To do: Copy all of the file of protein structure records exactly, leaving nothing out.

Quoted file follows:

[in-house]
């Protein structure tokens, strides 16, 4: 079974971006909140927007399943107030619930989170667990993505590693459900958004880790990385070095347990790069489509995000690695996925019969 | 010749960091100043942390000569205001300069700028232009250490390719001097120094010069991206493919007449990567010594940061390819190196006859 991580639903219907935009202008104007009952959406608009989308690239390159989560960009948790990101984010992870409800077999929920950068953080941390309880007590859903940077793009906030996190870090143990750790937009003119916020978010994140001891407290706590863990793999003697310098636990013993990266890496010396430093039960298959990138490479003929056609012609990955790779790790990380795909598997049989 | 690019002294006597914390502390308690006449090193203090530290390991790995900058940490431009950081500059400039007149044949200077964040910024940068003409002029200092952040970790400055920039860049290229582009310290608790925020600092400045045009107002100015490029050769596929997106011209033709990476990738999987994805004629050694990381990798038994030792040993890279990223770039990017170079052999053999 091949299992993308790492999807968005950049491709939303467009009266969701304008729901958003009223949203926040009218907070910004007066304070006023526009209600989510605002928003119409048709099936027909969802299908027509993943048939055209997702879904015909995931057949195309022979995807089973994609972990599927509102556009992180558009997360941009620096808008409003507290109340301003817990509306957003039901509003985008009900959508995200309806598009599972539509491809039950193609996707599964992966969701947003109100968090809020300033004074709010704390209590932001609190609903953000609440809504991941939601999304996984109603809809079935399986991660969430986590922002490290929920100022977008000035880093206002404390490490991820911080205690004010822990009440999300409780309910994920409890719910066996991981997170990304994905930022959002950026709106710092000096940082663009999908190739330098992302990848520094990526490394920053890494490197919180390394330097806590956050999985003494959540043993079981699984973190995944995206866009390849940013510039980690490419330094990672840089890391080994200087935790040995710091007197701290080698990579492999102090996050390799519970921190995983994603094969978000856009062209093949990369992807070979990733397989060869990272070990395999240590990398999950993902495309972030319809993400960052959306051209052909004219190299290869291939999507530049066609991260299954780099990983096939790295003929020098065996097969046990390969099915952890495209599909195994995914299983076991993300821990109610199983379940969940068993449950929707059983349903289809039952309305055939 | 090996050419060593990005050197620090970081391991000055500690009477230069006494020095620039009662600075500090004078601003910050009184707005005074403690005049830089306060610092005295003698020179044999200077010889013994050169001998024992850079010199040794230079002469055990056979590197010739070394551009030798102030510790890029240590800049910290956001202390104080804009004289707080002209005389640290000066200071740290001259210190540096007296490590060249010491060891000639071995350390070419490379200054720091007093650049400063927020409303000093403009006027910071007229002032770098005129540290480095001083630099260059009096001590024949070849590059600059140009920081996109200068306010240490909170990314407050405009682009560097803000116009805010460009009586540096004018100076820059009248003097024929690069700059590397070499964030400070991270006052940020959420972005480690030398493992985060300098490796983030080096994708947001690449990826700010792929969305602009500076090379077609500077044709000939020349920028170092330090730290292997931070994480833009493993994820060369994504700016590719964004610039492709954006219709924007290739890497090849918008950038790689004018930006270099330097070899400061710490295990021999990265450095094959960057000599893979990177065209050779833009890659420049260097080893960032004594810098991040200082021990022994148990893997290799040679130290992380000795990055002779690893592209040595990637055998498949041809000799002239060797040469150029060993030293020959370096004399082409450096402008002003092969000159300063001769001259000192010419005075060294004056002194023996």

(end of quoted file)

[in-house]
């Protein structure tokens, strides 16, 4: 079974971006909140927007399943107030619930989170667990993505590693459900958004880790990385070095347990790069489509995000690695996925019969 | 010749960091100043942390000569205001300069700028232009250490390719001097120094010069991206493919007449990567010594940061390819190196006859 991580639903219907935009202008104007009952959406608009989308690239390159989560960009948790990101984010992870409800077999929920950068953080941390309880007590859903940077793009906030996190870090143990750790937009003119916020978010994140001891407290706590863990793999003697310098636990013993990266890496010396430093039960298959990138490479003929056609012609990955790779790790990380795909598997049989 | 690019002294006597914390502390308690006449090193203090530290390991790995900058940490431009950081500059400039007149044949200077964040910024940068003409002029200092952040970790400055920039860049290229582009310290608790925020600092400045045009107002100015490029050769596929997106011209033709990476990738999987994805004629050694990381990798038994030792040993890279990223770039990017170079052999053999 091949299992993308790492999807968005950049491709939303467009009266969701304008729901958003009223949203926040009218907070910004007066304070006023526009209600989510605002928003119409048709099936027909969802299908027509993943048939055209997702879904015909995931057949195309022979995807089973994609972990599927509102556009992180558009997360941009620096808008409003507290109340301003817990509306957003039901509003985008009900959508995200309806598009599972539509491809039950193609996707599964992966969701947003109100968090809020300033004074709010704390209590932001609190609903953000609440809504991941939601999304996984109603809809079935399986991660969430986590922002490290929920100022977008000035880093206002404390490490991820911080205690004010822990009440999300409780309910994920409890719910066996991981997170990304994905930022959002950026709106710092000096940082663009999908190739330098992302990848520094990526490394920053890494490197919180390394330097806590956050999985003494959540043993079981699984973190995944995206866009390849940013510039980690490419330094990672840089890391080994200087935790040995710091007197701290080698990579492999102090996050390799519970921190995983994603094969978000856009062209093949990369992807070979990733397989060869990272070990395999240590990398999950993902495309972030319809993400960052959306051209052909004219190299290869291939999507530049066609991260299954780099990983096939790295003929020098065996097969046990390969099915952890495209599909195994995914299983076991993300821990109610199983379940969940068993449950929707059983349903289809039952309305055939 | 090996050419060593990005050197620090970081391991000055500690009477230069006494020095620039009662600075500090004078601003910050009184707005005074403690005049830089306060610092005295003698020179044999200077010889013994050169001998024992850079010199040794230079002469055990056979590197010739070394551009030798102030510790890029240590800049910290956001202390104080804009004289707080002209005389640290000066200071740290001259210190540096007296490590060249010491060891000639071995350390070419490379200054720091007093650049400063927020409303000093403009006027910071007229002032770098005129540290480095001083630099260059009096001590024949070849590059600059140009920081996109200068306010240490909170990314407050405009682009560097803000116009805010460009009586540096004018100076820059009248003097024929690069700059590397070499964030400070991270006052940020959420972005480690030398493992985060300098490796983030080096994708947001690449990826700010792929969305602009500076090379077609500077044709000939020349920028170092330090730290292997931070994480833009493993994820060369994504700016590719964004610039492709954006219709924007290739890497090849918008950038790689004018930006270099330097070899400061710490295990021999990265450095094959960057000599893979990177065209050779833009890659420049260097080893960032004594810098991040200082021990022994148990893997290799040679130290992380000795990055002779690893592209040595990637055998498949041809000799002239060797040469150029060993030293020959370096004399082409450096402008002003092969000159300063001769001259000192010419005075060294004056002194023996």